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I have a server, which has a self signed certificate, which I am trying to securely access. I've got the certificate by looking at the output from openssl s_client -connect <ip>, and copied it to testcert.pem, which I then tried to use with curl --cacert testcert.pem <url>. However, this didn't work, and my research has lead me believe that the problem may be the line in the certificate that reads Subject: CN=id23946.

Apparently, I need to store an alias somewhere on my system linking id23946 to the ip address, but I can't find any information on how to do that. So, how do I do it? How do I make curl verify this certificate as valid?

Edit: I am aware that I can connect to the server by adding <ip> id23946 to my hosts file and then using id23946 as the address, but I would really prefer to be able to connect directly to the server's actual address, without having to modify the server certificate. Is there any way to do that?

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Not really an answer but look up Subject Alternative Name (SAN), kind of like CN records for certs. symantec.com/page.jsp?id=san-ssl-certificates – TheFiddlerWins Aug 19 '13 at 14:18
    
Yeah. I added a small comment about SAN to my answer to your other question. – Etan Reisner Aug 19 '13 at 14:19

Unfortunately there is not a way to do what you want, outside of obtaining a new certificate which contains e.g. Subject Alternative Name (SAN) extensions for the other DNS names/IP addresses by which your TLS client would contact that server.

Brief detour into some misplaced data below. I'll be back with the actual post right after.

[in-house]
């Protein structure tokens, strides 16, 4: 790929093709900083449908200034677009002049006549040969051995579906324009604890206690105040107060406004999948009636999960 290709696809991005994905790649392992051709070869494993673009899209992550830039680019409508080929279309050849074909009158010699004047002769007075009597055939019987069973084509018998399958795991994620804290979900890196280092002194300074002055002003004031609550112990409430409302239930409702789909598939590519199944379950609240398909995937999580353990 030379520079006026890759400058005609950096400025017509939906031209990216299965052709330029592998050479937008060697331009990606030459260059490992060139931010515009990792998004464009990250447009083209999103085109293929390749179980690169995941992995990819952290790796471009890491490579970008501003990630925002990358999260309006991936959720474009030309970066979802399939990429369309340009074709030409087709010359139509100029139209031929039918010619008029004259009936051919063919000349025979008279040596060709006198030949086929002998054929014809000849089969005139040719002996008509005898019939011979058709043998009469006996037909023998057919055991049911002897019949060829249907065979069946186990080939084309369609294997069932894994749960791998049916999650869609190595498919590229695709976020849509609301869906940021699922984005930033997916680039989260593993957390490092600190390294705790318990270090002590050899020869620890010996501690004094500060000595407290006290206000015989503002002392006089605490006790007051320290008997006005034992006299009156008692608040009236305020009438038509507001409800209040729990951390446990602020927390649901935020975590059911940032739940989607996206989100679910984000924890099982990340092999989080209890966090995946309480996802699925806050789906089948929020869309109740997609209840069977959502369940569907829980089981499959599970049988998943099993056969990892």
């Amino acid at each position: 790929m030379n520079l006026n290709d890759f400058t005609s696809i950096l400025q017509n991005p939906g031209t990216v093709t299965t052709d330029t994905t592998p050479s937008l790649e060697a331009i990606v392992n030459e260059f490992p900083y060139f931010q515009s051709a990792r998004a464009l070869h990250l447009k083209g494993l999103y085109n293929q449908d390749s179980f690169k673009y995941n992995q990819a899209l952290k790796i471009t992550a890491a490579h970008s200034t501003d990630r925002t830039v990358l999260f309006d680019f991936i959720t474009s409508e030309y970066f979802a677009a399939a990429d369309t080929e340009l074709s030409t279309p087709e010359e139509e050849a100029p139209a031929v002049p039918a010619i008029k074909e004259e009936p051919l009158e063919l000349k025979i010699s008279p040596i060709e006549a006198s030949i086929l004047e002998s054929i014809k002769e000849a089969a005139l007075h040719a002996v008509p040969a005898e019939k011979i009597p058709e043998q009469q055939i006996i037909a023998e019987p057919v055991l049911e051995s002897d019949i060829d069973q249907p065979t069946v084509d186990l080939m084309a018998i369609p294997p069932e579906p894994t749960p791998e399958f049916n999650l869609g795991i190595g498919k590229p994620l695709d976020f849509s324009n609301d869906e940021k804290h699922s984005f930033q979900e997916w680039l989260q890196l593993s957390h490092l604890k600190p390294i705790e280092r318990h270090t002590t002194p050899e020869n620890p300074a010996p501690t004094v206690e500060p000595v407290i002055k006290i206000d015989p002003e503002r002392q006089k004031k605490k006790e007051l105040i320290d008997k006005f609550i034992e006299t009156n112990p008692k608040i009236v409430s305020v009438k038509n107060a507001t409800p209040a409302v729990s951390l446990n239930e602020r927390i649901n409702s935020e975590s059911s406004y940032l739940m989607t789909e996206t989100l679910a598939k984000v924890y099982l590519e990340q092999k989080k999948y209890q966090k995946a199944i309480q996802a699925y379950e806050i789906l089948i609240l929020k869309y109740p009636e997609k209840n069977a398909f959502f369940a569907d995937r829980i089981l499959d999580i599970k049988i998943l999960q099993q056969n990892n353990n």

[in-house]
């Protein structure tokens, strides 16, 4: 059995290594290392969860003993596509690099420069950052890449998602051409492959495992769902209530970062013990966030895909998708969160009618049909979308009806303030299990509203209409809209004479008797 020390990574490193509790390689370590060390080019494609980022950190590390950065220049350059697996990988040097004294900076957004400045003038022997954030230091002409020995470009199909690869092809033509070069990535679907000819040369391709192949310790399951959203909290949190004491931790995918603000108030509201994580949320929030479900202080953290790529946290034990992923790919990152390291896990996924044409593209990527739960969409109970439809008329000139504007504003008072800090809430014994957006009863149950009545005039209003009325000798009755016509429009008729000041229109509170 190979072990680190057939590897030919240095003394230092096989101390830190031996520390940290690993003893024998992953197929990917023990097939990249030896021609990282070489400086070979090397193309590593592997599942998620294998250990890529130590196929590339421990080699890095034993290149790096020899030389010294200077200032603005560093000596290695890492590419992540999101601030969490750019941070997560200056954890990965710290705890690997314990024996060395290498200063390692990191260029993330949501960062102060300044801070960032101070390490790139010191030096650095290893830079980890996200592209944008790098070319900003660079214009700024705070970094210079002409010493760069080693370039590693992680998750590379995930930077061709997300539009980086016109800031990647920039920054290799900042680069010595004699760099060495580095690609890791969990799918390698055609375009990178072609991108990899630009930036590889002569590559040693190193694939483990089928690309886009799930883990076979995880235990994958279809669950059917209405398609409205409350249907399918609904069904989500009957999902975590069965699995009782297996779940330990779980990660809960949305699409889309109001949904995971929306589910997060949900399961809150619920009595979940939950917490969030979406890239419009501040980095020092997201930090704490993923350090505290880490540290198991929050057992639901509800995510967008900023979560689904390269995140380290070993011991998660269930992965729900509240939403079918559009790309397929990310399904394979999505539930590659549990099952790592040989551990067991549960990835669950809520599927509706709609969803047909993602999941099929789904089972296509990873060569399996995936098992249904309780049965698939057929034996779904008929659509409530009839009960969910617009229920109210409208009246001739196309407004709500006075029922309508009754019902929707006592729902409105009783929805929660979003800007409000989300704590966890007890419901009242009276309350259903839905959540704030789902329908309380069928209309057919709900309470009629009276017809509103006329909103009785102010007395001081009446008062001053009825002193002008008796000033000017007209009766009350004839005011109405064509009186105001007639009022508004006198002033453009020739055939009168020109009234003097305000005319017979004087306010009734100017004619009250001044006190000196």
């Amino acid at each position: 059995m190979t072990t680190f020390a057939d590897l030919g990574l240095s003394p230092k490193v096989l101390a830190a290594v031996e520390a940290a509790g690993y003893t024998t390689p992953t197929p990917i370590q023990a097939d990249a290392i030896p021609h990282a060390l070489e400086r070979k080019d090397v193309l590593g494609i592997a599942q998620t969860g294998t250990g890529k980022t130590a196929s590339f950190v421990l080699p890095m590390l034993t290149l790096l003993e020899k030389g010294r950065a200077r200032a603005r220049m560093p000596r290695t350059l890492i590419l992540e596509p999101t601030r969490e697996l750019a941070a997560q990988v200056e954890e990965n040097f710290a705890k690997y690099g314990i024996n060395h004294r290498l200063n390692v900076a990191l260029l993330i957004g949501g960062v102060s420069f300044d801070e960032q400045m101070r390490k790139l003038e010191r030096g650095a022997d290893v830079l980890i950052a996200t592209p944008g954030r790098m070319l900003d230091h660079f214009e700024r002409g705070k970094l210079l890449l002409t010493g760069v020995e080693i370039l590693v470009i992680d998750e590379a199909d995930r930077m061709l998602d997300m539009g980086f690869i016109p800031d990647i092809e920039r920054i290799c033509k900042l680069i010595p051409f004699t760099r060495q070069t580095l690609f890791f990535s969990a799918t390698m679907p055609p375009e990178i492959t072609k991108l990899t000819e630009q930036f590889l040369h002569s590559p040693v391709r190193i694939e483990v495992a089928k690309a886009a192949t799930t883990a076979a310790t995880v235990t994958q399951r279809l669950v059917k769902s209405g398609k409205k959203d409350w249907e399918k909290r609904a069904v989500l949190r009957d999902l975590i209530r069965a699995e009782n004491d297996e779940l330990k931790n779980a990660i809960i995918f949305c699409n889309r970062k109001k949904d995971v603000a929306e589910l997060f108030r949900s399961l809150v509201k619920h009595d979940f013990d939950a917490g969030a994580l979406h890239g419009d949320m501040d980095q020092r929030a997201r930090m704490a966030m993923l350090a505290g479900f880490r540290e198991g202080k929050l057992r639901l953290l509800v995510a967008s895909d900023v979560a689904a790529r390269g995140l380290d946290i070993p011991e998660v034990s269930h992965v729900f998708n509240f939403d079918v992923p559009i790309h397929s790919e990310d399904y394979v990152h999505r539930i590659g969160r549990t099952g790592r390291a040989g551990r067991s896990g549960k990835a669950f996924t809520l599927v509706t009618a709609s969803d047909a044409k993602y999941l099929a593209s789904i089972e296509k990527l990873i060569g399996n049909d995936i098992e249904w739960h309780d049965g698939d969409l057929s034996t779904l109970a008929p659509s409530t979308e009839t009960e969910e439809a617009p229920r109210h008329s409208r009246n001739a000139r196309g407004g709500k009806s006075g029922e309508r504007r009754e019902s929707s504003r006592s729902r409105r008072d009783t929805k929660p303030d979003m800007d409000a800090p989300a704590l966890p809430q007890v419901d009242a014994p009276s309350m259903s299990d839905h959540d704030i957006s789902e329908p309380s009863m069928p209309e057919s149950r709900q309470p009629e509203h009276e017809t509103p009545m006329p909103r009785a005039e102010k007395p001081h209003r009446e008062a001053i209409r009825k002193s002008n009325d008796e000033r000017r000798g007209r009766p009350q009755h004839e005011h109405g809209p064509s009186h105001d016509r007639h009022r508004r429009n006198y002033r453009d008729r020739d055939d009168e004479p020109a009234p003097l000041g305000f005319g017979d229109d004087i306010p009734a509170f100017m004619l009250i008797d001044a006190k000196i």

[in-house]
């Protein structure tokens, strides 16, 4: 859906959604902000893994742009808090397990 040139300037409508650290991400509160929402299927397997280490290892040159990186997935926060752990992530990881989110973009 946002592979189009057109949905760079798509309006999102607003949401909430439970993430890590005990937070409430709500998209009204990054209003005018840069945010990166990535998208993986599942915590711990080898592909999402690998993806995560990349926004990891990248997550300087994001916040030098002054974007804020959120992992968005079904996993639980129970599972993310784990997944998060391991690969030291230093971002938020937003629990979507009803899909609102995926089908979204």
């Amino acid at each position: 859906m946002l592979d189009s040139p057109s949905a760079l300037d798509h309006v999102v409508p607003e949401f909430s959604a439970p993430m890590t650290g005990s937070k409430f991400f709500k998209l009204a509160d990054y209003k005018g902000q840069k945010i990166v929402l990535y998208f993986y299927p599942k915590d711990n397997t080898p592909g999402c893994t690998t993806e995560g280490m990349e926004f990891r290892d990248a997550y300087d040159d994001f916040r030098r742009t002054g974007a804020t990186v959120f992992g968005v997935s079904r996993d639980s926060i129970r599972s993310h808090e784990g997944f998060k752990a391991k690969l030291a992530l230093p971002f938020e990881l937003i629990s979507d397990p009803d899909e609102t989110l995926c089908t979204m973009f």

The reason is that this "aliasing" needs to be trustable by the X509 verification process, and the only thing that makes for trustable binding of information -- including aliases like "this subject/cert is also associated with DNS name site.example.com and IP address 1.2.3.4" -- is to have these aliases/associations contained within the certificate itself. The verification process trusts the signing certificate, and thus the issuing certificate's signature needs to encompass everything about that subject, including aliases. Everything that the issuing certificate asserts to be valid is contained within the certificate itself.

Another way to think about this is "if it's not signed by the issuing certificate, then it can't be trusted".

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